It was unlike a major Sunday. They came bursting through the gates wearing confidence on their sleeves on a pleasant afternoon at the TPC Harding Park in San Fransisco. Overnight leader Dustin Johnson began his quest for a second major with a birdie at the first to protect his lead. But it wasn’t to be for long. Collin Morikawa strode like a man possessed, before unleashing his brilliance on the back nine to produce a thrilling spectacle. The 23-year-old emulated Rory McIlroy, Jack Nicklaus and Tiger Woods by winning his first PGA Championship with an audacious final round effort.
Morikawa separated himself from the crowd with a birdie on the 14th before producing an epic eagle on the 16th to secure his maiden major victory.
Bryson DeChambeau made his intentions obvious with three birdies in the first four holes, breathing into Johnson’s neck. At 9-under, DeChambeau was just one off the pace and taking every stride with intensity and purpose. When Johnson left himself a tricky par putt on the third, it slid right past the cup bringing him level with Scottie Scheffler and DeChambeau.
Tony Finau collected a couple of early birdies, as the crowd built up a nice lather at the top of the leader board. Paul Casey is 43, playing in his 64th major and the scent of elusive glory was wafting all around the Englishman. Keeping them company were California lads Cameron Champ and Collin Morikawa, all tied at 8-under. That did not last long though, as one after another, Champ, Morikawa and Casey kept reading the green like an open book, earning a share of the lead. At this stage, over a span of just 15 minutes, there were now six golfers with a share of the lead at 9-under, with ten others between -8 and 6-under.
The one man that wasn’t going to plan was Brooks Koepka. The four-time major winner saw his birdie putts stall agonisingly short on the first and fourth. That anguish was punctuated by the angst that came with a bogey on the second that dropped him into the crowd of golfers at six-under. He made 11 of 14 fairways and 14 of 18 greens in regulation, but could only manage a disappointing 74 for a tepid ending to his week.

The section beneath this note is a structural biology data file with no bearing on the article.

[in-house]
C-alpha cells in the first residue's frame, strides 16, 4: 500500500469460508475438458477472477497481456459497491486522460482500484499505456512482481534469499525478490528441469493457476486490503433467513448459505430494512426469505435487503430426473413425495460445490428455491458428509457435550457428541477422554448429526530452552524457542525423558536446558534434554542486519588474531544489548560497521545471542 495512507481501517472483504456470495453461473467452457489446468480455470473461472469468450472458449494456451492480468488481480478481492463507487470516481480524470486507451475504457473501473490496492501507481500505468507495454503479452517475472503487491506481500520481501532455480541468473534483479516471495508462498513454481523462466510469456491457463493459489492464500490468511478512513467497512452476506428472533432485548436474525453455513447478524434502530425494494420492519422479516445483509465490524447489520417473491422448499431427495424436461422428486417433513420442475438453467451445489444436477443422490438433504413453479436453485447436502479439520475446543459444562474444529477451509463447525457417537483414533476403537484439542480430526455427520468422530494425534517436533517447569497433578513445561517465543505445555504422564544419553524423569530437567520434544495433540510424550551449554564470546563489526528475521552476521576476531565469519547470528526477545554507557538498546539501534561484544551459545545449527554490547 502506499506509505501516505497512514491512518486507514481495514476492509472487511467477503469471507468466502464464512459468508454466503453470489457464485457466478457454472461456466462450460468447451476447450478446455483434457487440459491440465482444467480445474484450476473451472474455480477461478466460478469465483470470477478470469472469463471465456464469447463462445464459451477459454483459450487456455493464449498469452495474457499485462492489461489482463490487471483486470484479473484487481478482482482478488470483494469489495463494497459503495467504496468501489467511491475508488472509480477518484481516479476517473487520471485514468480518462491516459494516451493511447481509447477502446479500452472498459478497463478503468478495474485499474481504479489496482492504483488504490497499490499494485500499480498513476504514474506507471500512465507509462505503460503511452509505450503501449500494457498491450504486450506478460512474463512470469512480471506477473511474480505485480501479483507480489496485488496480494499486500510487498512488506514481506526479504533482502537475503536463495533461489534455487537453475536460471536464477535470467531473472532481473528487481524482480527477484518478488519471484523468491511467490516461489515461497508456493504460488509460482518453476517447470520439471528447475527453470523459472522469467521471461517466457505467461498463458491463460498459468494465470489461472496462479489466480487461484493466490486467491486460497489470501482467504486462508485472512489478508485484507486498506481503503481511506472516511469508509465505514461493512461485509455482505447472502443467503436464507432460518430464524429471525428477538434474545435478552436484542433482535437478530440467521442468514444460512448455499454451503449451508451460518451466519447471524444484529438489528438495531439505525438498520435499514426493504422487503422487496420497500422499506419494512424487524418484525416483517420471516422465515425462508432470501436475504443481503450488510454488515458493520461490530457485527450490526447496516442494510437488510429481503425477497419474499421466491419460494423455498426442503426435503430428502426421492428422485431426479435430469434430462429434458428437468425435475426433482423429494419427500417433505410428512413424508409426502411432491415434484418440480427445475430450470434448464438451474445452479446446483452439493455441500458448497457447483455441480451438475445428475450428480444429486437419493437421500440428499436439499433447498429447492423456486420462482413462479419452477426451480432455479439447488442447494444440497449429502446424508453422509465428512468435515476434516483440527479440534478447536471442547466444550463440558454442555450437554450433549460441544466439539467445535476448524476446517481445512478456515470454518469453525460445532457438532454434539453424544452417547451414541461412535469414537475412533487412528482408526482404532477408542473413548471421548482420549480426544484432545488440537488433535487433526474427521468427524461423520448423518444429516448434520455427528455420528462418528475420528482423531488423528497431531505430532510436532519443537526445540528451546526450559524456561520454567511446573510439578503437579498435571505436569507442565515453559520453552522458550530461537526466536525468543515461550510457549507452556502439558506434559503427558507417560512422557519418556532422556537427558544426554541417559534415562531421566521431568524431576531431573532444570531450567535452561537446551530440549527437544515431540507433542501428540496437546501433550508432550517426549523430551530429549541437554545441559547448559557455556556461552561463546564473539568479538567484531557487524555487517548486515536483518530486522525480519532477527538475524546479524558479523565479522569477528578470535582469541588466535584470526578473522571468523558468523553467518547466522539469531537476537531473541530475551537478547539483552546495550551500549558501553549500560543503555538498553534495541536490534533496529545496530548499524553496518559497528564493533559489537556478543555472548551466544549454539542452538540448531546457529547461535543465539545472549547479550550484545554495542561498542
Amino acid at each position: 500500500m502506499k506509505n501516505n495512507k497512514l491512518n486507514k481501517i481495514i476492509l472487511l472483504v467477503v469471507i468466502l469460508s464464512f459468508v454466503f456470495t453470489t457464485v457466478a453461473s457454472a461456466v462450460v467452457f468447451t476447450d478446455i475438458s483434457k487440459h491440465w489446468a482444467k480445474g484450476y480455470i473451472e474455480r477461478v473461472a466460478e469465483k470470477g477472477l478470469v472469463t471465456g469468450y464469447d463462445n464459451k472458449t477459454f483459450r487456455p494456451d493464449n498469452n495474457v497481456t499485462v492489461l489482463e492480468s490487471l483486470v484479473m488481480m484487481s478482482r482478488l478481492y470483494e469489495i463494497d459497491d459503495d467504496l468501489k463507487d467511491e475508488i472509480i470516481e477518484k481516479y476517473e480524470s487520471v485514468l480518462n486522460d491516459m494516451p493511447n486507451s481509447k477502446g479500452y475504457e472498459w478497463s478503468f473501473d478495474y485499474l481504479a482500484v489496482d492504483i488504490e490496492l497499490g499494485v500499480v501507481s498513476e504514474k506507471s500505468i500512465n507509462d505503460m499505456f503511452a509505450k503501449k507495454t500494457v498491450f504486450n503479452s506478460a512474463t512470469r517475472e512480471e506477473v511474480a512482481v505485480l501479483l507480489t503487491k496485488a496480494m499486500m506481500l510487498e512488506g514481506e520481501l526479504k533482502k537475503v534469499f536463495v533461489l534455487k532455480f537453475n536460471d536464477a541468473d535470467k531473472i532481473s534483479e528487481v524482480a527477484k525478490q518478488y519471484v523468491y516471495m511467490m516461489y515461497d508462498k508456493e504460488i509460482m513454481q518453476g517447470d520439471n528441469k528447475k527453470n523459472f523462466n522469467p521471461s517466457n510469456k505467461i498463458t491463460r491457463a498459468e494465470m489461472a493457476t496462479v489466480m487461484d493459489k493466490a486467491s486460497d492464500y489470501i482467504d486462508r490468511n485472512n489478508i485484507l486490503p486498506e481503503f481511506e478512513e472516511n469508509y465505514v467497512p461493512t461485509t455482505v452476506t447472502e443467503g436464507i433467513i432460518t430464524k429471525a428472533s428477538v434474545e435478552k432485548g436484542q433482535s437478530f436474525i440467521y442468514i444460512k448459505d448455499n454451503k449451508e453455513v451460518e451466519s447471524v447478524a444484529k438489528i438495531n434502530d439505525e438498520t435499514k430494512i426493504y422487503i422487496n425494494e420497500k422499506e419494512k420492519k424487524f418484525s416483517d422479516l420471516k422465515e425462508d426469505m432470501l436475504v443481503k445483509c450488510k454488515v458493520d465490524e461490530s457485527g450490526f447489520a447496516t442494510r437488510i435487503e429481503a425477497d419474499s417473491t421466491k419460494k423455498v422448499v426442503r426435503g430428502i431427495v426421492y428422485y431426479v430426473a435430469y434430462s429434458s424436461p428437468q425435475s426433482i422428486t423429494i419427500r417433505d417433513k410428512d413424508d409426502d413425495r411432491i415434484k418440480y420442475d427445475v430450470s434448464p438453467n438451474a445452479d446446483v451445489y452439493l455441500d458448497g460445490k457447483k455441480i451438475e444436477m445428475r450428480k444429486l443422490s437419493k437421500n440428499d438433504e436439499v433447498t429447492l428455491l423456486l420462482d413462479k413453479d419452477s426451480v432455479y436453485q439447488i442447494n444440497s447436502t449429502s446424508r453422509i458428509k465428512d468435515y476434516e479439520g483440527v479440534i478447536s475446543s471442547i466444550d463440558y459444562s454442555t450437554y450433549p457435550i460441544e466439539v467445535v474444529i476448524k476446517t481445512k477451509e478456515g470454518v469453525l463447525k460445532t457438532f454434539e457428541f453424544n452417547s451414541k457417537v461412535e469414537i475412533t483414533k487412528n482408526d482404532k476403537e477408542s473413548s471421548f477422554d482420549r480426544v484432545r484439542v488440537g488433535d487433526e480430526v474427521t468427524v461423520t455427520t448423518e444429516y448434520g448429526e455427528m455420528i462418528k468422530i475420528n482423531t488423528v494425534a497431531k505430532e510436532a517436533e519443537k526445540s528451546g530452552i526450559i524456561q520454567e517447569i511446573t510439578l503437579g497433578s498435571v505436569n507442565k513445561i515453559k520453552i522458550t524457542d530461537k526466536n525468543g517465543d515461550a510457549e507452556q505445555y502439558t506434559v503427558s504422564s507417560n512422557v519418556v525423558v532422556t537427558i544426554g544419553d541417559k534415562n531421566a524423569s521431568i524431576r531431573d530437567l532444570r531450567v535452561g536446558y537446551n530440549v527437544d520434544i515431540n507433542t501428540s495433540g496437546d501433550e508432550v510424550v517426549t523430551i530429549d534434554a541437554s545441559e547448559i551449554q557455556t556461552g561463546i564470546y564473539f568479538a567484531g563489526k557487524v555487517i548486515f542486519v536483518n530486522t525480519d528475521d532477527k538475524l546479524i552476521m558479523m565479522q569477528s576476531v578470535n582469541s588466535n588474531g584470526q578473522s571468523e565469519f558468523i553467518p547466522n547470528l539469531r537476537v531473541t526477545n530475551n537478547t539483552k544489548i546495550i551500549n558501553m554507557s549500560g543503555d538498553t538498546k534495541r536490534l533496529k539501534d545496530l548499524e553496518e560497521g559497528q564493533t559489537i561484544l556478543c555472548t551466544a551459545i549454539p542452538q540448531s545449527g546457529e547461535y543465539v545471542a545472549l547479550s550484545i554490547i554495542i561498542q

Cameron Champ made a monstrous 56 footer on the 6th hole, going edge to edge on the green to earn a share of the lead at 10-under. That came moments after Bryson put himself at the top with a 15 footer on the 7th. But DeChambeau surrendered the advantage with a hungry error on the long par-3 8th hole. He could not reach the green from a fluffy lie and made bogey to leave Champ and Johnson at the head of the table.
But after the initial hustle, the scent of silver and deceptive racks of shelf space that pass for greens at the Harding Park kept the golfers honest and rooted. The lead remained at 10-under, with Matthew Wolff going in on a 32, posting 65, moving into a share of the lead before retiring to the clubhouse. Very soon, there were seven men tied for the lead as the first major in over a year inched towards a thrilling finish.
A brilliant chip in birdie from the cradle of a swale around the perched 14th green helped Morikawa take sole ownership of the lead at 11-under. The 23-year-old tightened his grip on the Wanamaker trophy with a sensational 294 yard drive that bounced off the edge of the green and rolled nicely toward the pin to set up an eagle from seven feet.
Morikawa read the putt to perfection, finding the centre of the cup and a two-stroke advantage over Paul Casey, who had climbed up to 11-under with a birdie earlier on the same hole. Casey dispatched the waiting bunch at 10-under home when he came in on four straight pars at 11-under 203.
The stage and the day belonged to Morikawa. Even though his long birdie putt at the 17th came tantalisingly close to dropping in the cup, the tap in par meant that he marched up to the 72nd hole with a two-stroke cushion over Casey.
Playing with characteristic accuracy, Morikawa completed business with the least fuss to secure his maiden major title. He is the first since Keegan Bradley in 2011 to win the PGA Championship on his first attempt and the ninth man to do so.